10 years old now, Creamfields probably the world’s most renowned open air electronic music festival, and is undoubtedly the biggest credible music held event in Liverpool. James Barton is the founder of both Creamfields and the club that spawned it, and has loomed large over Liverpool’s dance music scene for many years. With the event now established over a decade ago, how does he feel the festival fits in to the Liverpool of today, a European Capital of Culture no less?
“I can answer that quite modestly,” he says, “or I can answer with what I hope it does. The fact of the matter is Creamfields is the only real serious, large-scale music event, not just in Liverpool, but in the North West. The powers that be get excited about Paul McCartney at Anfield, but actually, you know what, Creamfields has sold more tickets than Paul McCartney every year. And I think this year with it being a two-day event strengthens that position as the North West’s only outdoor music event that attracts tens of thousands of people.”
Indeed, Creamfields undoubtedly lands the city more kudos than hosting the Australian Pink Floyd show for the 11th year running at the Summer Pops. But few people outside of dance circles might be aware that Creamfields doesn’t only occur in the shadow of the Runcorn Bridge, but that related festivals are organised by Barton’s firm the world over, and that this Liverpool institution is a real, global brand recognised from Sydney to Buenos Aries.
“Creamfields is a big brand name, not just in the UK, but internationally,” says Barton. “We have events in places like Peru, Czech Republic, Argentina, Brazil, Mexico; I mean we’ve got twelve international shows this year.”
But despite this global presence, Barton feels Creamfield’s Liverpool roots are the foundation of its success: “I think because the company is based and was created in Liverpool, it adds to that quite nicely. From my point of view it is really important to me. I am passionate to the point of frustration to music being central to Liverpool’s cultural life, and I see Creamfields as a big driver of that.”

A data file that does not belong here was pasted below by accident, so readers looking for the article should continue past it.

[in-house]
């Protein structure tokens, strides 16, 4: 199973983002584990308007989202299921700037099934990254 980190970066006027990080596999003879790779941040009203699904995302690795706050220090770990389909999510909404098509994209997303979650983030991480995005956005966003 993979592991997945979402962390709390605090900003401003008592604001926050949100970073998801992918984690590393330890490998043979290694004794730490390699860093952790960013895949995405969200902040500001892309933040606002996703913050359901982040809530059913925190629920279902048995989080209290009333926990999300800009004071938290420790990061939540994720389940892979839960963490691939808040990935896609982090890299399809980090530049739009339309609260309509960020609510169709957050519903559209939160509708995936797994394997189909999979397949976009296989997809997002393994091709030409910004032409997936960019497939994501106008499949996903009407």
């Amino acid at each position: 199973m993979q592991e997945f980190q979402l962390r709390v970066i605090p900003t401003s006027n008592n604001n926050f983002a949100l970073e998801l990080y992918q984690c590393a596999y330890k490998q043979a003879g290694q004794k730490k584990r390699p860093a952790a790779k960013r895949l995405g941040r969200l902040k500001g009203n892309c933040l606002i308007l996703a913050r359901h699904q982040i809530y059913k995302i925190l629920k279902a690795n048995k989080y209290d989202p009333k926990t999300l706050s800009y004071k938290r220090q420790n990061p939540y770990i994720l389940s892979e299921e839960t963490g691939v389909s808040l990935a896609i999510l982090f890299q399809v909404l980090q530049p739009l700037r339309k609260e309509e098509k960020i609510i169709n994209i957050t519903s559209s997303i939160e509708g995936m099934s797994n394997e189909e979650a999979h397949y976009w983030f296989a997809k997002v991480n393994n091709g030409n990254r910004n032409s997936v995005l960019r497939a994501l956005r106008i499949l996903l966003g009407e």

Indeed, it’s true that the Cream organisation, unlike to many other institutions and individuals in Liverpool, didn’t head for London the moment they found some success.
“We did have an office in London, for about six or seven years,” says Barton. “But we decided a few years ago to close that. For one it was getting financially ridiculous to run, but then secondly we didn’t need to be in London to run any aspect of the business. Then on top of that there is real romance, if you like, that on one hand you’ve got this big massive music industry in London, then you’ve got this festival which is recognised globally and operates globally, and it runs out of this little old warehouse in Liverpool.”
Barton feels that the Creamfields is all about the audience, a festival that despite being one of the most established in the UK consistently attracts a young audience.
“There are a lot of other activities that go on in Liverpool and also Manchester, but Creamfields is a young person’s show,” he says. “It’s about young people and new modern music. We feel really strongly about the show, but we also feel really strongly about the people who come to the show, especially these days when young people are get a real fucking bum deal from the media and the government that alls they’re perceived as being is out of control and all these sort of things. It just winds me up.”
With so much previous success to live up to, what have Creamfields done to build on the event for 2008?
“We felt strongly that the tenth anniversary should be a blueprint for the next ten years,” he states. “It shouldn’t be about a trip down memory land and congratulating ourselves. It should be about saying to people ‘That was the last ten years, and this is going to be the beginning of the next ten years.’ The heartbeat and the history of this festival will always be electronic music, it will always be DJ culture, and it will always be club culture. But, I want to continue with being able to book artists of the calibre and with the genre, if you like, of Kasabian. If that works this year, we will want to step out and find another great band that could do that. But I have to stress if we ever did that, we would still have a massive fuck-off dance line-up.”
To the future then, Does Barton feel that Creamfields might still be a part of Liverpool’s and dance music’s landscape in ten years time?
“We’re one of the longest running festivals in the UK now. We’re not a young festival, but because we can change it or shape it every year, and go in a different direction, or putting a second day on, it makes it really feel like it’s got another ten years on it. So that’s what gives me a lift and that’s what self-motivates us to go on to next year.”
By Kenn Taylor